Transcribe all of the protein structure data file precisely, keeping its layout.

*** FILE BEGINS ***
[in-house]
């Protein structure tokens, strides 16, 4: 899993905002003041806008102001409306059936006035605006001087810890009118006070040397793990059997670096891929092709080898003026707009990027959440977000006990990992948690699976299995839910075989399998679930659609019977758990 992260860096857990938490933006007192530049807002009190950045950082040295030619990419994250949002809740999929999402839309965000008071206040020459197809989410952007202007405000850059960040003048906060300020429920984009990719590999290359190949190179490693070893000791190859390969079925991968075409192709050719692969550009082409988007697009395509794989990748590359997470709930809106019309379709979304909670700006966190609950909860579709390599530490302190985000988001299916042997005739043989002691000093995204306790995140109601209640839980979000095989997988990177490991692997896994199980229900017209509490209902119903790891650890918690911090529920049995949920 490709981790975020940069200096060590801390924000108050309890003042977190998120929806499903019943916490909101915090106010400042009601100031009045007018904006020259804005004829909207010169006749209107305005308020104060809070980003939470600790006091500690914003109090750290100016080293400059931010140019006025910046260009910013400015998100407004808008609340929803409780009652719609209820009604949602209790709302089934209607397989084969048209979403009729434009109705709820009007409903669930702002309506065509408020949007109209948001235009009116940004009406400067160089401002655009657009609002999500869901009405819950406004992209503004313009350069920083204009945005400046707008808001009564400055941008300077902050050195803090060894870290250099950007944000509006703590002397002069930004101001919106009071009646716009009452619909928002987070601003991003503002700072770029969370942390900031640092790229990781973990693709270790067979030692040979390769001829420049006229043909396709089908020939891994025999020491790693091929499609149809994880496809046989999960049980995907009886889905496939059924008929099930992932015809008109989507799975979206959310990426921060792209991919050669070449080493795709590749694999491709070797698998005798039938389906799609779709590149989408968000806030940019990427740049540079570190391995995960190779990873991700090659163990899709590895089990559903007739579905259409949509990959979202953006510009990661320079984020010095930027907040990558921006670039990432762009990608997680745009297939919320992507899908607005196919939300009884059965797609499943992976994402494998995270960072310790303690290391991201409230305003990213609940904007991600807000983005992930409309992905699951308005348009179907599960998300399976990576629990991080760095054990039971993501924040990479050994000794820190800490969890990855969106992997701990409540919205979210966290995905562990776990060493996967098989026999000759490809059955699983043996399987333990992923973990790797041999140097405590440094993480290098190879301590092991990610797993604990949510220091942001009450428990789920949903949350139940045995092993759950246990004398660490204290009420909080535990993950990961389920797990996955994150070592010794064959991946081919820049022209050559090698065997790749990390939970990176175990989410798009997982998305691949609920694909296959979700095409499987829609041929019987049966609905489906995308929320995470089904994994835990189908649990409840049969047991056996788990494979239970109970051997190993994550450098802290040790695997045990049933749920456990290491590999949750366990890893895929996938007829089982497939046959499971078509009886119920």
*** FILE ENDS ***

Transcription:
[in-house]
């Protein structure tokens, strides 16, 4: 899993905002003041806008102001409306059936006035605006001087810890009118006070040397793990059997670096891929092709080898003026707009990027959440977000006990990992948690699976299995839910075989399998679930659609019977758990 992260860096857990938490933006007192530049807002009190950045950082040295030619990419994250949002809740999929999402839309965000008071206040020459197809989410952007202007405000850059960040003048906060300020429920984009990719590999290359190949190179490693070893000791190859390969079925991968075409192709050719692969550009082409988007697009395509794989990748590359997470709930809106019309379709979304909670700006966190609950909860579709390599530490302190985000988001299916042997005739043989002691000093995204306790995140109601209640839980979000095989997988990177490991692997896994199980229900017209509490209902119903790891650890918690911090529920049995949920 490709981790975020940069200096060590801390924000108050309890003042977190998120929806499903019943916490909101915090106010400042009601100031009045007018904006020259804005004829909207010169006749209107305005308020104060809070980003939470600790006091500690914003109090750290100016080293400059931010140019006025910046260009910013400015998100407004808008609340929803409780009652719609209820009604949602209790709302089934209607397989084969048209979403009729434009109705709820009007409903669930702002309506065509408020949007109209948001235009009116940004009406400067160089401002655009657009609002999500869901009405819950406004992209503004313009350069920083204009945005400046707008808001009564400055941008300077902050050195803090060894870290250099950007944000509006703590002397002069930004101001919106009071009646716009009452619909928002987070601003991003503002700072770029969370942390900031640092790229990781973990693709270790067979030692040979390769001829420049006229043909396709089908020939891994025999020491790693091929499609149809994880496809046989999960049980995907009886889905496939059924008929099930992932015809008109989507799975979206959310990426921060792209991919050669070449080493795709590749694999491709070797698998005798039938389906799609779709590149989408968000806030940019990427740049540079570190391995995960190779990873991700090659163990899709590895089990559903007739579905259409949509990959979202953006510009990661320079984020010095930027907040990558921006670039990432762009990608997680745009297939919320992507899908607005196919939300009884059965797609499943992976994402494998995270960072310790303690290391991201409230305003990213609940904007991600807000983005992930409309992905699951308005348009179907599960998300399976990576629990991080760095054990039971993501924040990479050994000794820190800490969890990855969106992997701990409540919205979210966290995905562990776990060493996967098989026999000759490809059955699983043996399987333990992923973990790797041999140097405590440094993480290098190879301590092991990610797993604990949510220091942001009450428990789920949903949350139940045995092993759950246990004398660490204290009420909080535990993950990961389920797990996955994150070592010794064959991946081919820049022209050559090698065997790749990390939970990176175990989410798009997982998305691949609920694909296959979700095409499987829609041929019987049966609905489906995308929320995470089904994994835990189908649990409840049969047991056996788990494979239970109970051997190993994550450098802290040790695997045990049933749920456990290491590999949750366990890893895929996938007829089982497939046959499971078509009886119920």